44. "Actually, it’s the opposite. To mention the Holocaust in the same breath as other atrocities is considered Holocaust denial because it downgrades this unique evil to the same level as everyday evil.

    That is the point which it is obvious you have missed. "

    Garfield "everyday evil" That is downplaying evil.

    Felix

    "Indeed, any downgrading of the holocaust, whether deliberate or intentional is a very grave offence indeed"

    I would agree too and I don’t accept that I have.

    Fanny

    Don’t want to nag at you as I have respect for your views but this is important to me..

    "I was simply saying that the Paisleyites in power is just as repugnant to Nationalists as the Shinners in power is to Unionists."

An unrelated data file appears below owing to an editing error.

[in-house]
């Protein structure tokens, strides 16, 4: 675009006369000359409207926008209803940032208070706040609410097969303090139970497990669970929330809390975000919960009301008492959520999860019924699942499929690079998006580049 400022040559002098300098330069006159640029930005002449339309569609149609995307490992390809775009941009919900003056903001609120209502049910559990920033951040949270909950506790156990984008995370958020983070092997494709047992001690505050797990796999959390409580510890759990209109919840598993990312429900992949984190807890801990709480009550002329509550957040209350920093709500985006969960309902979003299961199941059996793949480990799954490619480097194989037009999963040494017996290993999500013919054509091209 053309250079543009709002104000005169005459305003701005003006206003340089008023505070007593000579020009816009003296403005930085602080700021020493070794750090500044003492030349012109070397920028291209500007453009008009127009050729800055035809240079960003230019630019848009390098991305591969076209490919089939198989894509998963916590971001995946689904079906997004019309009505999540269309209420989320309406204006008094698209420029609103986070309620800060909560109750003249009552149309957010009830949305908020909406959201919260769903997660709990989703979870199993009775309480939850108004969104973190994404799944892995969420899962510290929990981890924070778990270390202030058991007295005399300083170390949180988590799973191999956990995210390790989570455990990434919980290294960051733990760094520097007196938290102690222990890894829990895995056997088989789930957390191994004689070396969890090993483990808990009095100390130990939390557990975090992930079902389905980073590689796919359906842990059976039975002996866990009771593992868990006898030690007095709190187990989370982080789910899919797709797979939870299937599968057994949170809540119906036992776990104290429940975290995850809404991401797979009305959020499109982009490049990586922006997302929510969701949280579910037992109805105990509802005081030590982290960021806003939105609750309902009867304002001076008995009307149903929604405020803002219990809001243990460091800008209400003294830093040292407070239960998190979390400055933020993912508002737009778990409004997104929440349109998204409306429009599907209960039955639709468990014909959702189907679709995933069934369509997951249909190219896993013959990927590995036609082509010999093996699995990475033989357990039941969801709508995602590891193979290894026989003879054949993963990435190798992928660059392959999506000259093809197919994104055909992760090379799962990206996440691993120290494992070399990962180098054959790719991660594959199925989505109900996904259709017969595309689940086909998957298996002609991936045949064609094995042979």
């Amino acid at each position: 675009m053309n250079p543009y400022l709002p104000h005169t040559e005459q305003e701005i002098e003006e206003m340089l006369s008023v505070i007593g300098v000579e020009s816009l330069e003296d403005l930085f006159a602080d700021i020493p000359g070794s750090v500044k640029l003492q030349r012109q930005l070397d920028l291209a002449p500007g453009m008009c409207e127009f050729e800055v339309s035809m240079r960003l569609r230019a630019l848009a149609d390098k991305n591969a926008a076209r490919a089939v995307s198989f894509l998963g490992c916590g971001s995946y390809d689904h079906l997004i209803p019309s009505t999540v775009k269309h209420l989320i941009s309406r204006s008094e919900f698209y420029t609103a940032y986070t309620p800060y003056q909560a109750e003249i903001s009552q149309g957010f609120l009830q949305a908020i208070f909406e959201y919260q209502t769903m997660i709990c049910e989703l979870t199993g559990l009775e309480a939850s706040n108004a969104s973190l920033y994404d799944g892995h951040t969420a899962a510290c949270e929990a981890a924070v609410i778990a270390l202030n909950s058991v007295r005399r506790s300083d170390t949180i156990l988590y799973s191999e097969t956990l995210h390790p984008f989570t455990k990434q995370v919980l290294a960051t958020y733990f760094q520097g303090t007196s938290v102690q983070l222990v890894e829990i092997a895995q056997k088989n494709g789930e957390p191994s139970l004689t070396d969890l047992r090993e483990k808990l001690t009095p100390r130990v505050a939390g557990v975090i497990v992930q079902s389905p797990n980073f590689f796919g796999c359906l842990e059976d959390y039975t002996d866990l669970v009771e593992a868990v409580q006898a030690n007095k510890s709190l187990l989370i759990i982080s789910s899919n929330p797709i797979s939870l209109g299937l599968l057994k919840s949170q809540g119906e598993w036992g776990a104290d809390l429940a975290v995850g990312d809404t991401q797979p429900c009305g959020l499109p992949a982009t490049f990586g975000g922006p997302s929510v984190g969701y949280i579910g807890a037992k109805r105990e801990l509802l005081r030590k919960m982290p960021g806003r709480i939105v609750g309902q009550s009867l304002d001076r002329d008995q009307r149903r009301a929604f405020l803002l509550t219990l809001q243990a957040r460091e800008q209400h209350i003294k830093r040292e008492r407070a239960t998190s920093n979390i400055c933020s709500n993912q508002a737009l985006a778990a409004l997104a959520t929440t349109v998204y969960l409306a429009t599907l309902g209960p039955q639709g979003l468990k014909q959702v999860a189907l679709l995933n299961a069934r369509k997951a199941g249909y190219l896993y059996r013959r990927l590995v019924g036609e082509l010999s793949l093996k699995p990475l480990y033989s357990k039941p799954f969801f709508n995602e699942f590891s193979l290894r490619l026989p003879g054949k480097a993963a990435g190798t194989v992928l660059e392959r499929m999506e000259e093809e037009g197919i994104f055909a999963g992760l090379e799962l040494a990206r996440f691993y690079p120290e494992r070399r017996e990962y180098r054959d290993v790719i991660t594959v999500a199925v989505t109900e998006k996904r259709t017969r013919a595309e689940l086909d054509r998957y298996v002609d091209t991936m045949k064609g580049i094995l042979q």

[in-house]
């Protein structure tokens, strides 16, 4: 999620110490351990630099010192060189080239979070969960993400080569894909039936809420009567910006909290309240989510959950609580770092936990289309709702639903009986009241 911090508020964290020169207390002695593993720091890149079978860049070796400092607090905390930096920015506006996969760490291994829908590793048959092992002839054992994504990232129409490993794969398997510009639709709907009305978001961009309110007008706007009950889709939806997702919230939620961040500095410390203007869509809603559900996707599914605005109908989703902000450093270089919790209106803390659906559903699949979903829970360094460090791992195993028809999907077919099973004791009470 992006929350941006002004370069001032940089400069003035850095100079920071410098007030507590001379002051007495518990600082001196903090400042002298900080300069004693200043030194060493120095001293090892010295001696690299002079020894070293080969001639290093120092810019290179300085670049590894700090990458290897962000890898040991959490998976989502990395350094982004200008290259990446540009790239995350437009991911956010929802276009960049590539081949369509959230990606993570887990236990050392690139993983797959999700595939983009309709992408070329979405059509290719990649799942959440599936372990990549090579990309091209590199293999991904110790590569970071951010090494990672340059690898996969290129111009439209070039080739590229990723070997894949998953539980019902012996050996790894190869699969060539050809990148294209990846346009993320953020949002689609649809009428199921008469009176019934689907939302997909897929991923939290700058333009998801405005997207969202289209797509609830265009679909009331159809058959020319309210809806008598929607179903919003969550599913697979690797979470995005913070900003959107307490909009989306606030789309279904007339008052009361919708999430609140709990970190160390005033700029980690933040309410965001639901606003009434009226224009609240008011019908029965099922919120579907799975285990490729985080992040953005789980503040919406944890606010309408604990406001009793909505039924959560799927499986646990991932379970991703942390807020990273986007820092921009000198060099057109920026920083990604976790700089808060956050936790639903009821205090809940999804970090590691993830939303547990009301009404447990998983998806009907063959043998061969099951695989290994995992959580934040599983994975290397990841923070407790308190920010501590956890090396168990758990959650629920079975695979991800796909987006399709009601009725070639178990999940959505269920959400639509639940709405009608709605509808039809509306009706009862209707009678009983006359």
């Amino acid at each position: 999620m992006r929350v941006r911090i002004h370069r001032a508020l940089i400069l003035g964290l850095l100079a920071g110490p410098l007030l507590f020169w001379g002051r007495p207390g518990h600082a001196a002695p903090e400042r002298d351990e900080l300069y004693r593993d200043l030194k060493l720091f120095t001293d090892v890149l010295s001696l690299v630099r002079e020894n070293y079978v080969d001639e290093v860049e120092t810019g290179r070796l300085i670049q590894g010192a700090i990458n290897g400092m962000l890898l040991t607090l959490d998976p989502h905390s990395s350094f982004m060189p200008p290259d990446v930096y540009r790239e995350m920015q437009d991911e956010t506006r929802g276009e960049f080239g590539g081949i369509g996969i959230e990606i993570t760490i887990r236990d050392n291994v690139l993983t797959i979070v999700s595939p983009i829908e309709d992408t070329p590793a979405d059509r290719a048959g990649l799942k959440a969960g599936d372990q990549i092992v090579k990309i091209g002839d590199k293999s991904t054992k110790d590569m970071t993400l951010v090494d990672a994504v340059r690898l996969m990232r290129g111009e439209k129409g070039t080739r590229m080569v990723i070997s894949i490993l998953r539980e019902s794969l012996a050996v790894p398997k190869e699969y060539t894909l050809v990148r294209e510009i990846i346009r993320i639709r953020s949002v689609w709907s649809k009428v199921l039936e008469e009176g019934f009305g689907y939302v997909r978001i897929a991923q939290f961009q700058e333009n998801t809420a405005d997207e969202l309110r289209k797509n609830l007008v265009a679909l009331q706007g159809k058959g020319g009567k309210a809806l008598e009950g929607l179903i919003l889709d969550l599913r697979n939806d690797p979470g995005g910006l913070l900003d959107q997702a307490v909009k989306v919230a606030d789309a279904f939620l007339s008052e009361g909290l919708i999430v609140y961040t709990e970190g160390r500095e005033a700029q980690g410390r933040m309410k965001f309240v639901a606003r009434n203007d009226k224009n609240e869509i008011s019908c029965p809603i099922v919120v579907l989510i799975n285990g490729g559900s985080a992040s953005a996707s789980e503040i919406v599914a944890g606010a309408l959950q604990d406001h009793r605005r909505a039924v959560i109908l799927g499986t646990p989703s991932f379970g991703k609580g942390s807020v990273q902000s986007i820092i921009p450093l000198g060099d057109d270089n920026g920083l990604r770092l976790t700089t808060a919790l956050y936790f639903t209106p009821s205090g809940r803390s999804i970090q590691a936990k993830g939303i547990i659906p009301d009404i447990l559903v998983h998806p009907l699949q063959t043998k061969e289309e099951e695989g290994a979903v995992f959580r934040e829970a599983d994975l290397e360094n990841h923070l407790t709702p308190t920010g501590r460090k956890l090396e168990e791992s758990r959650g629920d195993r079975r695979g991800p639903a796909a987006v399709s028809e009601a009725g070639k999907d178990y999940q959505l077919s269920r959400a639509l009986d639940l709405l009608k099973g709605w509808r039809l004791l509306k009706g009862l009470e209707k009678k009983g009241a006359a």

If that is true then it should be to their shame that non terrorists are considered as repugant to them as terrosists are to us.

    "Unfortunately the middle ground has fallen away and doesn’t look set to return for some time."

    "So it’s up to everyone to see that both sets of extremists somehow find a new middle ground. It’s possible, of course it is."

    They are not equal and opposite. What is considered the "middle ground" in unionism fell away from the UUP towards people that were seen to take a tougher stand on terrorists.The equal and opposite match for SF is PUP and now to an extent the UUP!

    "An attempt at mutual respect would be a welcome start."

    If you mean mutual respect between those who desire to maintain the Union and those who desire a United Ireland (all other things being equal) but noone should be expected to respect terrorists.